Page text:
Recently, I’ve been delving into the world of iPhone app development – well, perhaps ‘delving’ is a bit strong… dipping my toes tentatively in is probably a bit more accurate.

I was under the impression that to develop of iPhone, you needed to use XCode, in fact initially I thought that was all you could use! Then I remembered you can use Flash again as of last year. And then I found out there were even more options, so I thought I’d share them here, in a quick post!

Not everybody is fortunate enough to own a Mac, and Xcode will only run on a Mac. Bit harsh, Apple, I must say. However, if you’re on a Windows machine it’s not the end of the world, there are work arounds – DragonFireSDK, for one, lets you develop and test your app on Windows, lets you code in C++ (or C) and from what I have read, is compliant enough to allow for apps to be distributed through the App Store.

Another alternative is to install a Mac OS on your PC, and work using XCode from that. A little tricky for newbies though, and those who may have limited disk space available may balk at the idea of splitting it.

A midway point between the two, is Flash, which I mentioned earlier. You could also use Flex or Air (two other Adobe programmes), and Adobe programmes run on both Mac and Windows systems.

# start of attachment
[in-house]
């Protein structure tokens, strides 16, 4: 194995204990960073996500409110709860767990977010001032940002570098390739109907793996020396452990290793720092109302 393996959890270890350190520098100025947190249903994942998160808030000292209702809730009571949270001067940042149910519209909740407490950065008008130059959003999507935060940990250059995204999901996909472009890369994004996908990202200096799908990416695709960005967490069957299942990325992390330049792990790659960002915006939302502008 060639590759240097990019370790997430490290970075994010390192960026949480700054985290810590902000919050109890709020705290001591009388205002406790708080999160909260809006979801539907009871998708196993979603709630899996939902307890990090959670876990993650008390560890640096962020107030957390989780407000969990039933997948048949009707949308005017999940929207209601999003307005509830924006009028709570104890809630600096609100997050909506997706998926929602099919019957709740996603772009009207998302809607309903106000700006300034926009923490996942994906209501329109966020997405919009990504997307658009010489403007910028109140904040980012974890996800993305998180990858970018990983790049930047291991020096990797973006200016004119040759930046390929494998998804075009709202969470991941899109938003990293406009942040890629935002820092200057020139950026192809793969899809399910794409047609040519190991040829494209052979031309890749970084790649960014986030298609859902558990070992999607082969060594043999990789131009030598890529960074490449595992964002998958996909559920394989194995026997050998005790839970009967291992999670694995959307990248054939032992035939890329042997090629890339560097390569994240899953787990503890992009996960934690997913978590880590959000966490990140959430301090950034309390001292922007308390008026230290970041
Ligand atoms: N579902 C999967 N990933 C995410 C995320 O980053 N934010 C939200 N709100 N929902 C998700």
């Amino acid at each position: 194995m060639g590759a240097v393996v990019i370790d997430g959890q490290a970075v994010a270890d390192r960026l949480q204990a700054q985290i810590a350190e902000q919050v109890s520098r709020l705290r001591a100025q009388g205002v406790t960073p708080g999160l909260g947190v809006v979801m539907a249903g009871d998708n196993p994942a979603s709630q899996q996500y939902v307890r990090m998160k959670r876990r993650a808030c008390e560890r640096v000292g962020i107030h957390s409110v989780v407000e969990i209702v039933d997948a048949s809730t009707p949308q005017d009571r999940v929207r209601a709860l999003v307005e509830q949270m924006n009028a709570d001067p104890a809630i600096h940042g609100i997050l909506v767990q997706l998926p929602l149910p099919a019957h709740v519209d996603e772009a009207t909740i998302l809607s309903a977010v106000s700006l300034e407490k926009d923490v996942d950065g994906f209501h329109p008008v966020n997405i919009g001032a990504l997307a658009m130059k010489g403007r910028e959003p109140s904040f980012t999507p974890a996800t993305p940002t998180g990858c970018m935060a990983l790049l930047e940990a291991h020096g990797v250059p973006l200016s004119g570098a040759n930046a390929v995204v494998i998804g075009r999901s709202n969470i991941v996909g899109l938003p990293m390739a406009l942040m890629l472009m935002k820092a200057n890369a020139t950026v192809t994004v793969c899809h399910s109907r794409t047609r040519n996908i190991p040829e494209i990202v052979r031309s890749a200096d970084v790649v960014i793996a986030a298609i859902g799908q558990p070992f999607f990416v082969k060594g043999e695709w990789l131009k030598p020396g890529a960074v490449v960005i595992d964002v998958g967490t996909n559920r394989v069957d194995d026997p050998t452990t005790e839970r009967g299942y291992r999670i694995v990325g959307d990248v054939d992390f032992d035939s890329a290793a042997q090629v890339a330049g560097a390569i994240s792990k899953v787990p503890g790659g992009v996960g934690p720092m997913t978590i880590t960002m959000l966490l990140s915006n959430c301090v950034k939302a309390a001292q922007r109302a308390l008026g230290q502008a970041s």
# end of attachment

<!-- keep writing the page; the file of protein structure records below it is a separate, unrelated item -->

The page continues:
All these methods require coding that your average web designer may not be comfortable with – Objective C, C++, C, ActionScript 2, ActionScript 3 and so on.

Wouldn’t it be great if there was a way you could use HTML and CSS, the basic tools of web designers everywhere?

Oh wait.. there is! Combine HTML, CSS and Javascript and there are several, in fact. I’ve been dabbling with Titanium recently and so far, like what I see. Long term, I’ll be learning Objective-C, but to get to grips with styles, I like meeting Apple half way. Apps seem to compile and be accept by Apple for the App Store just fine (look at Wunderlist, which was built using Titanium!). There’s also Sencha Touch, which utilises HTML5, CSS3 and Javascript and also compiles and is accepted just fine by Apple.

Thanks for reading today’s blog post at The Small Screen, although we’ve shied away from mobile web design this week, we will be getting back onto that combination of HTML5 and CSS3 for a basic template soon!